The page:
The Treasury Department has drafted a broad financial services regulation reform proposal that calls for creating a federal insurance regulatory agency.
The insurance regulation provision of the proposal would give both insurers and producers the option of choosing between state and federal regulation, according to a preliminary version of the proposal’s executive summary.
Several news organizations, including the New York Times, today posted copies of a draft of the executive summary on the Web.
Treasury Secretary Henry Paulson will unveil the proposal Monday, officials say.
In the draft, Treasury Department officials recommend creating an Office of National Insurance within the department.
The ONI commissioner should “have specified regulatory, supervisory, enforcement, and rehabilitative powers to oversee the organization, incorporation, operation, regulation, and supervision of national insurers and national agencies,” officials write in the draft.
“The current state-based regulation of insurance would continue for those not electing to be regulated at the national level,” officials write.
Insurers holding a federal charter would still have to comply with some state laws, including premium tax laws, and they would have to participate in state-mandated residual risk mechanisms and guaranty funds, officials write.
But the optional federal charter system should create a system of federal chartering, licensing, regulation and supervision for insurers, reinsurers, insurance agents and insurance brokers that choose to come under the jurisdiction of the ONI, officials write.
The ONI might issue a life charter that would include authorization for a life insurer to sell related products, such as annuities or long term care insurance. Because “the nature of the business of life insurers is very different from that of property and casualty insurers, no OFC would authorize an insurer to hold a license as both a life insurer and a property and casualty insurer,” officials write.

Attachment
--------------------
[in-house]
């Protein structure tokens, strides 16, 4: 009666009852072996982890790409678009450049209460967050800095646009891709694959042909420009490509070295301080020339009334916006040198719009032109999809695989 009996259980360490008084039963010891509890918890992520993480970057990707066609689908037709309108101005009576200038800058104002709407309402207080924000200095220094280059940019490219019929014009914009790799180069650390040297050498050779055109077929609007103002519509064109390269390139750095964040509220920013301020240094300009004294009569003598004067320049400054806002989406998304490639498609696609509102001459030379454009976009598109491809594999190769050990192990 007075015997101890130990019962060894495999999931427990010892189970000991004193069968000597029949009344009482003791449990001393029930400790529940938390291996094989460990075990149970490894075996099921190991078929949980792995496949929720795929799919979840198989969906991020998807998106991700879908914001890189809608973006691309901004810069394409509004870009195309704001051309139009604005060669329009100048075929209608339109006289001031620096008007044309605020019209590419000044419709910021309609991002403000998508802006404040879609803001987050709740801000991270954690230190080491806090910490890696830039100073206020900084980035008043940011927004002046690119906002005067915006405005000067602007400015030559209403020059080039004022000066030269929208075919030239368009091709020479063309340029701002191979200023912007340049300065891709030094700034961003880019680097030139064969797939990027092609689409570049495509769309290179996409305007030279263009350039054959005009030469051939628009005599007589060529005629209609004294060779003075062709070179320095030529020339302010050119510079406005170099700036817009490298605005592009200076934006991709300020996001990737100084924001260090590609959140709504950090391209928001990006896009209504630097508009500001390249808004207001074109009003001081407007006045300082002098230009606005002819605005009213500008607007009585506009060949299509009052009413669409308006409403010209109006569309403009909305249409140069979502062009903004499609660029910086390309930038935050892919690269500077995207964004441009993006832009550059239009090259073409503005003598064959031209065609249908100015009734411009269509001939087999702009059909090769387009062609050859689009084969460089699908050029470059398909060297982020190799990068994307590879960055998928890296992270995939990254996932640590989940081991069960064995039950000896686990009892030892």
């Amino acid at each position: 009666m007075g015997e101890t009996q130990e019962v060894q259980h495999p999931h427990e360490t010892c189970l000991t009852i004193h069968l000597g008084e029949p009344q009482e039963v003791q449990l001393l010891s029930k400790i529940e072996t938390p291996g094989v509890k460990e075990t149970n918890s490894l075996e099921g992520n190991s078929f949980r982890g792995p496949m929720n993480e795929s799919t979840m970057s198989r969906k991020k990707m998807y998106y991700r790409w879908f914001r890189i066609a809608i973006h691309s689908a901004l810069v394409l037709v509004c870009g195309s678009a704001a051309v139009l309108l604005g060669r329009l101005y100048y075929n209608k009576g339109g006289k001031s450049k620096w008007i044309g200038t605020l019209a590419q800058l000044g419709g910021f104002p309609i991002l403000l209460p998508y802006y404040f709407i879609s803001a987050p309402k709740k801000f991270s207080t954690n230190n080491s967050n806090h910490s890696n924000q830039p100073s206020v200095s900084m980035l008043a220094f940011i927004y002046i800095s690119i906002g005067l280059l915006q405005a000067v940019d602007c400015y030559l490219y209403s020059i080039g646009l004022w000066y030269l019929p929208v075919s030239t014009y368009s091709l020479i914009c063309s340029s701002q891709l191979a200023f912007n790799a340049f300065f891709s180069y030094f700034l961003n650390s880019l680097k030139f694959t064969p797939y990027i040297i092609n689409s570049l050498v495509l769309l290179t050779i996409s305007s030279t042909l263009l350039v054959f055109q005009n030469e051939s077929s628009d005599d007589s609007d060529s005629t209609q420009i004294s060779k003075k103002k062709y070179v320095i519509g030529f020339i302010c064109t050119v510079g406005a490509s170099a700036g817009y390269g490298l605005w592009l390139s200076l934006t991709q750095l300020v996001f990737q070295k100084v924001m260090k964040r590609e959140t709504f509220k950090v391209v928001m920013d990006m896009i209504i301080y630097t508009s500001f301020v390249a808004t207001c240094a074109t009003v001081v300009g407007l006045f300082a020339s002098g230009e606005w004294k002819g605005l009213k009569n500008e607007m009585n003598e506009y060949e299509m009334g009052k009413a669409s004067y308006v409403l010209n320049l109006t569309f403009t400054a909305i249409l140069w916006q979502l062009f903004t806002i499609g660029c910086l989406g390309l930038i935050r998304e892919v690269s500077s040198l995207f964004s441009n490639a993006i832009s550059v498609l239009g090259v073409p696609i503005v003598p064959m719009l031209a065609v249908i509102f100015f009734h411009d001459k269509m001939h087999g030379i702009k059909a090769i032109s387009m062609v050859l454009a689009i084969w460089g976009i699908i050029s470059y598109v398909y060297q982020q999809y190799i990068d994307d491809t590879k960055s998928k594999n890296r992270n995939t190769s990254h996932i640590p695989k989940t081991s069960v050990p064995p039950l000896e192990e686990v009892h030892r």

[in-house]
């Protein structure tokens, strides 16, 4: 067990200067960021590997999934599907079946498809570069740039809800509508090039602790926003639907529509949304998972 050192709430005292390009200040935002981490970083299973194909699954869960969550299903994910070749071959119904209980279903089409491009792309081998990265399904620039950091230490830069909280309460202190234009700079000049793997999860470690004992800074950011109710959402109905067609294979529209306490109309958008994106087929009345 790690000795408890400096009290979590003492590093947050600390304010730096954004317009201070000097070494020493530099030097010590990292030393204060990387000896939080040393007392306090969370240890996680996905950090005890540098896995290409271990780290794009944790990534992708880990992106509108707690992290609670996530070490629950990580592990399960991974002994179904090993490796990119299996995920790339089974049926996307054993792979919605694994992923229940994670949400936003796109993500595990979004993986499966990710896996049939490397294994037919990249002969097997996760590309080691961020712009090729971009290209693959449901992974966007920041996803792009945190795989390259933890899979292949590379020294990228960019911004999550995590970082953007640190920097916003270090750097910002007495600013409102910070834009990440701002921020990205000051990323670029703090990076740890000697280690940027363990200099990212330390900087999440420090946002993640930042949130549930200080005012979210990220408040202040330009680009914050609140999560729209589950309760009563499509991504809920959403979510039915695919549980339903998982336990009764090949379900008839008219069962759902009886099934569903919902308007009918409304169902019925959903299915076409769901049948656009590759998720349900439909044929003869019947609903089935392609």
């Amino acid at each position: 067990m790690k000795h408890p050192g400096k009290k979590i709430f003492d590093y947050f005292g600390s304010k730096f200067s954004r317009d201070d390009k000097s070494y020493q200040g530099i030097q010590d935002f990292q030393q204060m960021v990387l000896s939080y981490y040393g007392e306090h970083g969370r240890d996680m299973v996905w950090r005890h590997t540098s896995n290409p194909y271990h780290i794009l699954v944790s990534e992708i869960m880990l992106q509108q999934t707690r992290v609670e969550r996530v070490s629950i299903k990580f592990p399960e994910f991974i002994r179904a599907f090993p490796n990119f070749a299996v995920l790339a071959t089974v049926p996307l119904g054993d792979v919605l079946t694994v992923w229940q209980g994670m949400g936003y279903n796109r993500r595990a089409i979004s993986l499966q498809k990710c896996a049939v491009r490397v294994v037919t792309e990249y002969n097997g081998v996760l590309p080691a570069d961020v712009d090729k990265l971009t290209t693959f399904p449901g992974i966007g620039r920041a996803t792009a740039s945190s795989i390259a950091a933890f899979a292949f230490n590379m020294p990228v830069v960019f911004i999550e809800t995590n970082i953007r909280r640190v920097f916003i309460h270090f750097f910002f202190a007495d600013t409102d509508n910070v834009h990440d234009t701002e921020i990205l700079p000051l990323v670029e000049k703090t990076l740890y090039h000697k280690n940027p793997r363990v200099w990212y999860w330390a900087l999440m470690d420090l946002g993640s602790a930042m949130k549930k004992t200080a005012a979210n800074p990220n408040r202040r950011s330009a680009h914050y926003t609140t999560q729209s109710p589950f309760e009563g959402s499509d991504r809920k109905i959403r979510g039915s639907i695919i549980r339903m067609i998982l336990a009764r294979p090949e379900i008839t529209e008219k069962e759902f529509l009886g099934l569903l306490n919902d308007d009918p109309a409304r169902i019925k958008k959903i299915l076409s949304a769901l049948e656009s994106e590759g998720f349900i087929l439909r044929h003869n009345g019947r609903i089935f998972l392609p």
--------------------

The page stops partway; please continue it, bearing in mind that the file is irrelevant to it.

While Congress is debating the OFC proposal, it should create an Office of Insurance Oversight within the Treasury Department to work with state regulators on pressing international issues, such as reinsurance collateral, officials write.
In the long run, “to address the inefficiencies in the state-based insurance regulatory system, the optimal structure should establish a new [federal insurance institution] charter,” Treasury officials write. “An FII charter should apply to insurers offering retail products where some type of government guarantee is present. In terms of a government guarantee, in the long run a uniform and consistent federally established guarantee structure, the Federal Insurance Guarantee Fund…, could accompany a system of federal oversight, although the existing state-level guarantee system could remain in place.”
Another new agency, the Conduct of Business Regulatory Agency, “would be responsible for business conduct regulation, including consumer protection issues, across all types of firms,” officials write.
CBRA would take over the conduct oversight duties of state insurance regulators as well as those of the Federal Reserve, securities regulators and futures market regulators, officials write.
Eventually, “CBRA’s national standards would apply to all financial services firms, whether federally or state-chartered,” and the CBRA standards would preempt “state business conduct laws directly relating to the provision of financial services,” officials write.
To preserve an appropriate role for state authorities to respond to local conditions, “state authorities could be given a formalized role in CBRA’s rulemaking process as a means of utilizing their extensive local experience,” officials write. “States could also play a role in monitoring compliance and enforcement.”